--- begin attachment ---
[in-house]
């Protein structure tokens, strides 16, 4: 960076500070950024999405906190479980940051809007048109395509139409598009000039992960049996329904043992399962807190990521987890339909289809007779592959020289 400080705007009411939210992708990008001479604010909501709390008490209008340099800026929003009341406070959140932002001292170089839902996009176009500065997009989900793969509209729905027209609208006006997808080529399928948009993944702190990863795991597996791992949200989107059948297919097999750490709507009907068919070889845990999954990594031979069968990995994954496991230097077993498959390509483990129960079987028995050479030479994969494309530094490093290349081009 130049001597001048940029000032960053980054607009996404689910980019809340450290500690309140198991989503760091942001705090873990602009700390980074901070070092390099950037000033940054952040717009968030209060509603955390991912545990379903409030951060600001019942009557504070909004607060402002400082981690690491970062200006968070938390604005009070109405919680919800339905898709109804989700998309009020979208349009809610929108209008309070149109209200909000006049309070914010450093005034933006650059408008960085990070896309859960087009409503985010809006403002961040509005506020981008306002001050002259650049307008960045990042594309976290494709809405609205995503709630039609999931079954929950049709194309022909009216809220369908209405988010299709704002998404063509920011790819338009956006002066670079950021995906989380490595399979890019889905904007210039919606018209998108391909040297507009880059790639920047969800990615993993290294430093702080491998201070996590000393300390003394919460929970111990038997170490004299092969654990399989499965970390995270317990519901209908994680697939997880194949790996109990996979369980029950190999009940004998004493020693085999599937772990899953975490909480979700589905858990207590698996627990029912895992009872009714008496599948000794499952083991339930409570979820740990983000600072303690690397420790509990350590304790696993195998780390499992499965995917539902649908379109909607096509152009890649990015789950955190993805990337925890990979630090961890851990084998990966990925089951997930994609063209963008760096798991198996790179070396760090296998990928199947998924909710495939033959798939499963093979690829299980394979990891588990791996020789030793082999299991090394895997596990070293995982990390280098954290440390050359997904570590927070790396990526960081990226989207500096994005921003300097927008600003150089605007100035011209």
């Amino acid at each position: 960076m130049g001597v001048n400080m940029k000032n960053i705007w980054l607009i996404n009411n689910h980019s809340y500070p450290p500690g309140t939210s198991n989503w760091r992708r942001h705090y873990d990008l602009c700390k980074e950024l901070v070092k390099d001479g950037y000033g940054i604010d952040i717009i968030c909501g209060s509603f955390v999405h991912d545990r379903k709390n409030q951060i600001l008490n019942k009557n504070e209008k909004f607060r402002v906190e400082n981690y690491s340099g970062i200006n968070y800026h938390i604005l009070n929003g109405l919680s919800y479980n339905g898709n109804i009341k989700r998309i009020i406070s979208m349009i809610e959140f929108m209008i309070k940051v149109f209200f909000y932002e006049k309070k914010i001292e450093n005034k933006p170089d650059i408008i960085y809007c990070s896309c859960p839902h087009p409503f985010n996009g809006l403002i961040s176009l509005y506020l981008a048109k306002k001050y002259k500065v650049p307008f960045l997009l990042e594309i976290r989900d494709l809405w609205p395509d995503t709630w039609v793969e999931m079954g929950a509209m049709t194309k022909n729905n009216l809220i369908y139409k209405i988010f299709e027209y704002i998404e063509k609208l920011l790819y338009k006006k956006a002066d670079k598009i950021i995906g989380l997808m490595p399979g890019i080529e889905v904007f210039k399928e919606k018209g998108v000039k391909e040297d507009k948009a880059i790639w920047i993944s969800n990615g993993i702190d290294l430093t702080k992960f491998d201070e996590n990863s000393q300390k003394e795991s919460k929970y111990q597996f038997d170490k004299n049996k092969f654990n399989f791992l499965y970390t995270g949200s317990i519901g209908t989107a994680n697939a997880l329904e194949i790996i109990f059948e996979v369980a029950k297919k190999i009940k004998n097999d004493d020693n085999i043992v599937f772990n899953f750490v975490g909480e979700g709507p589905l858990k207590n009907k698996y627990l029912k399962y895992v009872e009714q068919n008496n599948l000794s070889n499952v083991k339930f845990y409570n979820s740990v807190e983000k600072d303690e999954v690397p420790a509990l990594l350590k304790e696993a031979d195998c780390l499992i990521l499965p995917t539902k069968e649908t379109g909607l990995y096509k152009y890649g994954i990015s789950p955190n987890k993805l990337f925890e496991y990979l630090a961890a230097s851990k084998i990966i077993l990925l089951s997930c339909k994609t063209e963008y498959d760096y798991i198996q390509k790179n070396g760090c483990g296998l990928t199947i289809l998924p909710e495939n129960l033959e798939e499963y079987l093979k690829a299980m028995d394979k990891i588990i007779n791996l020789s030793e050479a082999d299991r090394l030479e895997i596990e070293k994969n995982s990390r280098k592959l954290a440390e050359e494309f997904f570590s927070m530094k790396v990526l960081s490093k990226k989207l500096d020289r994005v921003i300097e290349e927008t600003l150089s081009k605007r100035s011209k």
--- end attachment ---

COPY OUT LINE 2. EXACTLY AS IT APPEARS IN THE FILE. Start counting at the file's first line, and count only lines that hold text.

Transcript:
């Protein structure tokens, strides 16, 4: 960076500070950024999405906190479980940051809007048109395509139409598009000039992960049996329904043992399962807190990521987890339909289809007779592959020289 400080705007009411939210992708990008001479604010909501709390008490209008340099800026929003009341406070959140932002001292170089839902996009176009500065997009989900793969509209729905027209609208006006997808080529399928948009993944702190990863795991597996791992949200989107059948297919097999750490709507009907068919070889845990999954990594031979069968990995994954496991230097077993498959390509483990129960079987028995050479030479994969494309530094490093290349081009 130049001597001048940029000032960053980054607009996404689910980019809340450290500690309140198991989503760091942001705090873990602009700390980074901070070092390099950037000033940054952040717009968030209060509603955390991912545990379903409030951060600001019942009557504070909004607060402002400082981690690491970062200006968070938390604005009070109405919680919800339905898709109804989700998309009020979208349009809610929108209008309070149109209200909000006049309070914010450093005034933006650059408008960085990070896309859960087009409503985010809006403002961040509005506020981008306002001050002259650049307008960045990042594309976290494709809405609205995503709630039609999931079954929950049709194309022909009216809220369908209405988010299709704002998404063509920011790819338009956006002066670079950021995906989380490595399979890019889905904007210039919606018209998108391909040297507009880059790639920047969800990615993993290294430093702080491998201070996590000393300390003394919460929970111990038997170490004299092969654990399989499965970390995270317990519901209908994680697939997880194949790996109990996979369980029950190999009940004998004493020693085999599937772990899953975490909480979700589905858990207590698996627990029912895992009872009714008496599948000794499952083991339930409570979820740990983000600072303690690397420790509990350590304790696993195998780390499992499965995917539902649908379109909607096509152009890649990015789950955190993805990337925890990979630090961890851990084998990966990925089951997930994609063209963008760096798991198996790179070396760090296998990928199947998924909710495939033959798939499963093979690829299980394979990891588990791996020789030793082999299991090394895997596990070293995982990390280098954290440390050359997904570590927070790396990526960081990226989207500096994005921003300097927008600003150089605007100035011209």